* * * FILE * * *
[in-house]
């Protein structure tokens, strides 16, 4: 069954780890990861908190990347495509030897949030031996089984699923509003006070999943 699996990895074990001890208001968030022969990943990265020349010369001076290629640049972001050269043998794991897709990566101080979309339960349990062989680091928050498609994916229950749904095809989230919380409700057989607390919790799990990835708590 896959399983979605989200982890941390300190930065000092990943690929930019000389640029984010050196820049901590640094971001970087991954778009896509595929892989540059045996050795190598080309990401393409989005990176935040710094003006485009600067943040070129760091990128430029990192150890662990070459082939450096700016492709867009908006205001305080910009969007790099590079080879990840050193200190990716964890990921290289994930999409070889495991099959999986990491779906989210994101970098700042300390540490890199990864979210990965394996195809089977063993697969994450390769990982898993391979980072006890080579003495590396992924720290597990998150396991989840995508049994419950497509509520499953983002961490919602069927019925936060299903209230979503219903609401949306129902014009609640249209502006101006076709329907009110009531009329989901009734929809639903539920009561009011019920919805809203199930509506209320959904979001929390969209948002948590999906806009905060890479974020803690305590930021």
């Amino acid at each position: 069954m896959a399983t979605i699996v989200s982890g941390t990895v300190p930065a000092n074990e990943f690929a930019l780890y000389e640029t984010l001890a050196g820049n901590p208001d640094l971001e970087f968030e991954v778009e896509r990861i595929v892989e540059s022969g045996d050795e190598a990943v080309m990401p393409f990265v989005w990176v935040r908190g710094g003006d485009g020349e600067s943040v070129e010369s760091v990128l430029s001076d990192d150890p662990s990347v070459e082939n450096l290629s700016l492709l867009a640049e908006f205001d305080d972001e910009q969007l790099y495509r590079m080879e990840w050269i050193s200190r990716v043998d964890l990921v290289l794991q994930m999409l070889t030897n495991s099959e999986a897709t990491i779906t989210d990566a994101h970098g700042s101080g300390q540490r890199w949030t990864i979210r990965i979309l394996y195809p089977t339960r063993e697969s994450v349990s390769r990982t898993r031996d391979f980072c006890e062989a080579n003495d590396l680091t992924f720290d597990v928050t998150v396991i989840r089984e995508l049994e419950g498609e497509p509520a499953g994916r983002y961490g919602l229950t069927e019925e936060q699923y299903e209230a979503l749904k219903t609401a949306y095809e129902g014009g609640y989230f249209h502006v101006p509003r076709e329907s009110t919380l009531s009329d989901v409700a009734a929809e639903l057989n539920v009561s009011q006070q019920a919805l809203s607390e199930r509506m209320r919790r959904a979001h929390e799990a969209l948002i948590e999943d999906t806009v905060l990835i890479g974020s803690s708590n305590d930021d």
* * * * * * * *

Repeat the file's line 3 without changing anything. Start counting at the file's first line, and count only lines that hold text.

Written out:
């Amino acid at each position: 069954m896959a399983t979605i699996v989200s982890g941390t990895v300190p930065a000092n074990e990943f690929a930019l780890y000389e640029t984010l001890a050196g820049n901590p208001d640094l971001e970087f968030e991954v778009e896509r990861i595929v892989e540059s022969g045996d050795e190598a990943v080309m990401p393409f990265v989005w990176v935040r908190g710094g003006d485009g020349e600067s943040v070129e010369s760091v990128l430029s001076d990192d150890p662990s990347v070459e082939n450096l290629s700016l492709l867009a640049e908006f205001d305080d972001e910009q969007l790099y495509r590079m080879e990840w050269i050193s200190r990716v043998d964890l990921v290289l794991q994930m999409l070889t030897n495991s099959e999986a897709t990491i779906t989210d990566a994101h970098g700042s101080g300390q540490r890199w949030t990864i979210r990965i979309l394996y195809p089977t339960r063993e697969s994450v349990s390769r990982t898993r031996d391979f980072c006890e062989a080579n003495d590396l680091t992924f720290d597990v928050t998150v396991i989840r089984e995508l049994e419950g498609e497509p509520a499953g994916r983002y961490g919602l229950t069927e019925e936060q699923y299903e209230a979503l749904k219903t609401a949306y095809e129902g014009g609640y989230f249209h502006v101006p509003r076709e329907s009110t919380l009531s009329d989901v409700a009734a929809e639903l057989n539920v009561s009011q006070q019920a919805l809203s607390e199930r509506m209320r919790r959904a979001h929390e799990a969209l948002i948590e999943d999906t806009v905060l990835i890479g974020s803690s708590n305590d930021d």